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2017 SGPS Global Seminar National University of Ireland

Catherine Coleman-Dickson - August 15, 2017

On Saturday, June 10th, a mixture of SGPS students, Rosemont College traditional undergraduate students, and IBC associates, as well as students from the University of the Sciences came to the global study orientation seminar where they learned the ins and outs of experiential learning, travelling abroad, and the state of the U.S. Healthcare System. The students were given a lecture by Stephen Gambescia1, which prepared them for studying Ireland’s Healthcare System abroad.

On Saturday, July 15th, the students and faculty arrived at the airport for the trip ‘across the pond.’ Arriving  in Shannon early the next morning, Sunday, July 16th, and were whisked away via coach bus to the National University of Ireland (NUI) in Galway. Almost everyone quickly unpacked to begin exploring the city that would be their home for the next nine days.

Starting bright and early Monday morning, July 17th and over the next six out of eight days (through July 24th), the students were academically captivated by the following sessions:

  • A Brief History of Ireland and the History of the Protestant Work Ethic (Dennis Dougherty)
  • Dimensions of Global Culture (Cathie Coleman-Dickson)
  • Healthcare in Ireland – Public and Private Health Insurance (Brendan Kennelly2 – NUI)
  • Healthcare Models Across the Globe and Ethical Dimensions of Healthcare (Dennis Dougherty)

To understand Ireland's culture, the group visited Dan O’Hara’s Heritage Center to learn about ‘the land’ of Ireland and the history of bogs and peat. Visiting Kylemore Abbey on the only wet and dreary day of the global study, students learned about the history of the Abbey from its creation ‘the inspiration and love of a husband toward his wife’ down through the years to the Benedictine community who run the Abbey today. The Galway City Museum provided ‘proof’ of the seminar learnings through rich artifacts and a full-size modern day Galway Hooker, a traditional fishing boat used in Galway Bay that is still being painstakingly constructed today.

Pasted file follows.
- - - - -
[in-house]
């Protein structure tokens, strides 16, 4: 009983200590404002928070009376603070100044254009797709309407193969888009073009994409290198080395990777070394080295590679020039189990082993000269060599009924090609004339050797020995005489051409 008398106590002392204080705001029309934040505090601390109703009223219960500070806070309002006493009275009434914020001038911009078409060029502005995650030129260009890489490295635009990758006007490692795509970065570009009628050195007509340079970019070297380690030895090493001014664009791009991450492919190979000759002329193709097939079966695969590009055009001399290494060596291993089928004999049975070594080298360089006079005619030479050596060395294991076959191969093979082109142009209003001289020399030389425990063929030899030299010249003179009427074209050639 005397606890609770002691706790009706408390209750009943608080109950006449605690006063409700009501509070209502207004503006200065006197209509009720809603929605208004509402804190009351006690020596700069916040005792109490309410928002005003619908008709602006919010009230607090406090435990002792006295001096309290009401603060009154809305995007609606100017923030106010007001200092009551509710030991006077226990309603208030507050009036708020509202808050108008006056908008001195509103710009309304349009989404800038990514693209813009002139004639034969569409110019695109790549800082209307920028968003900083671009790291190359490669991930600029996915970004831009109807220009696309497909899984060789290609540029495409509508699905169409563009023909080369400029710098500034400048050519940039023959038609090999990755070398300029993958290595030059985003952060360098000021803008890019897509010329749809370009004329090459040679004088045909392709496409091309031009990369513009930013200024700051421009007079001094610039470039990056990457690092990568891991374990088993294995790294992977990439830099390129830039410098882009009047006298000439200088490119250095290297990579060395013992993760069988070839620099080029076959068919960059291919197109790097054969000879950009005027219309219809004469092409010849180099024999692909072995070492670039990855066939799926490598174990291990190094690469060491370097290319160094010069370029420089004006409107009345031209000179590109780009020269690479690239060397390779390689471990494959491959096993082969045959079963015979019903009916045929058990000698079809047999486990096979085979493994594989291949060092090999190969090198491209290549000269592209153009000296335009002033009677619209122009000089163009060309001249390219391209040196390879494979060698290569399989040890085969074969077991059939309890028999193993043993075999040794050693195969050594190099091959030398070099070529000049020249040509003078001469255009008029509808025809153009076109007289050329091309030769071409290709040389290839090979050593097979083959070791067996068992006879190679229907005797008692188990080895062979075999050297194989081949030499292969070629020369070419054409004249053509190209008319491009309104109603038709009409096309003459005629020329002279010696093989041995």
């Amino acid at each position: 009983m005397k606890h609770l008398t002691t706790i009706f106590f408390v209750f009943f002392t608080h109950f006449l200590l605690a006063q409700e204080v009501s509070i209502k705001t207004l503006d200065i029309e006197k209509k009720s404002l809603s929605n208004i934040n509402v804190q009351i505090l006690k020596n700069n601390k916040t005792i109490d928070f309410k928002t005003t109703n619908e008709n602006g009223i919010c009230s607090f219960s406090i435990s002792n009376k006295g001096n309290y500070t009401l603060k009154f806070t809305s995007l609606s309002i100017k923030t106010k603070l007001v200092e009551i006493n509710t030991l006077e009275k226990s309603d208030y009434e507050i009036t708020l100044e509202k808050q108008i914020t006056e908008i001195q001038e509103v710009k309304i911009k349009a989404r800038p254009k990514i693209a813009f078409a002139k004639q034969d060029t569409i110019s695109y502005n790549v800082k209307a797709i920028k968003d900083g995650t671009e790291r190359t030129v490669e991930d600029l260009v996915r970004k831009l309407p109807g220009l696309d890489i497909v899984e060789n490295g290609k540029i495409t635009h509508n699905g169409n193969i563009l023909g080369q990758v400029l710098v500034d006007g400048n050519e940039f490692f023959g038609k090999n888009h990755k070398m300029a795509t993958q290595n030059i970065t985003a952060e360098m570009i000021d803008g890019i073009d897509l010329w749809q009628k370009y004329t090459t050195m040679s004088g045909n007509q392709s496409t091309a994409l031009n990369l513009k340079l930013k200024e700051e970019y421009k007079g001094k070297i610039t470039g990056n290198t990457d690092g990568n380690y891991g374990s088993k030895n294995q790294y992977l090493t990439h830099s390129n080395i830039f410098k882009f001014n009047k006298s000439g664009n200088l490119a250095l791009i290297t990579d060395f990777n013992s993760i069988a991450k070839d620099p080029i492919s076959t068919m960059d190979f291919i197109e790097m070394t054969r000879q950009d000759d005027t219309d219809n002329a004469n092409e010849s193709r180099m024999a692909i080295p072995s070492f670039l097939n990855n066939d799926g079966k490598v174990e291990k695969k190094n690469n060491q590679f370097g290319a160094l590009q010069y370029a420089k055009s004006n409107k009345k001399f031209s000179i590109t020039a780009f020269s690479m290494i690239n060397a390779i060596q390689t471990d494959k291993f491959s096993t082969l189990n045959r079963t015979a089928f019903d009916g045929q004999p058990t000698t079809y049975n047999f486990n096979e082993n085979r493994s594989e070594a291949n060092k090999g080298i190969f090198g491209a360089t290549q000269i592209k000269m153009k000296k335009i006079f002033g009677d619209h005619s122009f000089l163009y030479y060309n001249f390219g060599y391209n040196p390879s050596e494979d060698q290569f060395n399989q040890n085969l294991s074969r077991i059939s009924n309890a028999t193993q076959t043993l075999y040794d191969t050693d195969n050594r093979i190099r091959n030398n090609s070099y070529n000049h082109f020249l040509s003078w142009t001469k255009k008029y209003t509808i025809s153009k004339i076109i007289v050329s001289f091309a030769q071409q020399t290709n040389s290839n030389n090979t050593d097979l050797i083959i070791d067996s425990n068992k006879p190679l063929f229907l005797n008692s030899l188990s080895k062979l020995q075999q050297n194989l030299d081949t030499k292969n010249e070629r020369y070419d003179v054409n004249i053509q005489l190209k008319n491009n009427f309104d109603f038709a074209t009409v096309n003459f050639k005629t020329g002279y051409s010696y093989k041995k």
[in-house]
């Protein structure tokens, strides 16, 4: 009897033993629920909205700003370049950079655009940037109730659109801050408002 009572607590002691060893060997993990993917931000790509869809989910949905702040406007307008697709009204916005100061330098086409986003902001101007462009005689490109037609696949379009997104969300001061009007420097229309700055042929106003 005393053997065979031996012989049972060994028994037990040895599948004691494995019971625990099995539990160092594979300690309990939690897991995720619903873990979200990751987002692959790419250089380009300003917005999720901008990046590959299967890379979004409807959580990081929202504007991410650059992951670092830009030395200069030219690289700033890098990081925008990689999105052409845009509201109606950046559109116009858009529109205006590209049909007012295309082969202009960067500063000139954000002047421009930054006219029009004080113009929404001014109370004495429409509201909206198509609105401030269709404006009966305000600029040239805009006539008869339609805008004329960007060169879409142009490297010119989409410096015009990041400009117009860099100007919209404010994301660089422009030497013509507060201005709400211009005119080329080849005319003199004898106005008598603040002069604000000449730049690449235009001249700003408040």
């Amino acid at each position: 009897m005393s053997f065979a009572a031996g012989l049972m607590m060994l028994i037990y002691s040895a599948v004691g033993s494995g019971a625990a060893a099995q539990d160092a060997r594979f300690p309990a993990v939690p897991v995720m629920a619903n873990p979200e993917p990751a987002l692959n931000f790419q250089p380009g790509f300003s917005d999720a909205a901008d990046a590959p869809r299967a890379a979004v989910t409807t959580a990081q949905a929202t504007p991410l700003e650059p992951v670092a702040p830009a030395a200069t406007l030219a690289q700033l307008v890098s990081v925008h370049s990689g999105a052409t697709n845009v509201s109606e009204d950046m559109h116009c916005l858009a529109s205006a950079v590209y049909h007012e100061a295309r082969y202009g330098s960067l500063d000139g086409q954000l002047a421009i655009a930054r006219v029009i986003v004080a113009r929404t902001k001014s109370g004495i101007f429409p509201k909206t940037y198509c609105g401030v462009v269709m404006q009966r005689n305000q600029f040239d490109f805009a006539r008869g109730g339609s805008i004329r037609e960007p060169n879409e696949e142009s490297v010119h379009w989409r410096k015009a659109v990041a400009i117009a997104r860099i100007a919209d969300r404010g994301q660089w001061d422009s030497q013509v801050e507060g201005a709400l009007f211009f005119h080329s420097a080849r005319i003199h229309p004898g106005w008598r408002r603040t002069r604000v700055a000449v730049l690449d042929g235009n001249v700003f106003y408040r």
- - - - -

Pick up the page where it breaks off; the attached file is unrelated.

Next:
Additionally, students were asked to watch memorable movies, “The Quiet Man,” “Michael Collins,” “Bloody Sunday,” “Angela’s Ashes,” “The Commitments,” “The Secret of Roan Inish,” etc. to further understand the Celtic history, Catholic/Protestant Rebellion, and the folklore of Ireland.

The students and faculty were very excited that the International Galway Arts Festival was held during their visit which added art, music, and literature to the week.

Professionally, the students were encouraged to interview U.S. stateside and Ireland healthcare professionals, who provided understanding of the strong opinions of both countries’ populations. In Ireland, it is important to note that most of the interviews were held in pubs where interestingly, many meetings occur.

On their free days, students embarked on trips outside of Galway – most went to Dublin, Connemara, and the Cliffs of Moher which rounded out their personal Irish experience.

There week closed with seven student group presentations exhibiting the experiential learning they experienced in Ireland. All students compiled research papers on the comparison of U.S. and Ireland healthcare systems and graduate students were additionally tasked with compiling business and marketing plans on starting a health-oriented business in Ireland.

Almost a month after our seminar, students still rave about the “best educational trip they could have imagined.”

The following quote sums up the students’ experience this year:

“I think that travel comes from some deep urge to see the world, like the urge that brings up a worm in an Irish bog to see the moon when it is full.” – Lord Dunsany



1Stephen F. Gambescia, PhD, MEd, MBA, MHum, MCHES, is a clinical professor of Health Services Administration at Drexel University. Dr. Gambescia has held a number of educational leadership roles eventually serving as a vice president in a metro and multi-state division for two of the largest national voluntary health agencies (American Cancer Society and American Heart Association). He has more than 30 years of experience in the field of health promotion/disease prevention. 


2 – Brendan Kennelly, M.Econ.Sc. has published articles on welfare economics, public choice, the welfare state and health economics in journals such as Social Choice and Welfare, Public Choice, Social Science and Medicine, and Health Policy, and in several books. Students were shocked to hear that using Ireland’s Public Healthcare System Insurance could have a patient, requiring a hip replacement, might wait three years as opposed to a patient who had Private Healthcare Insurance.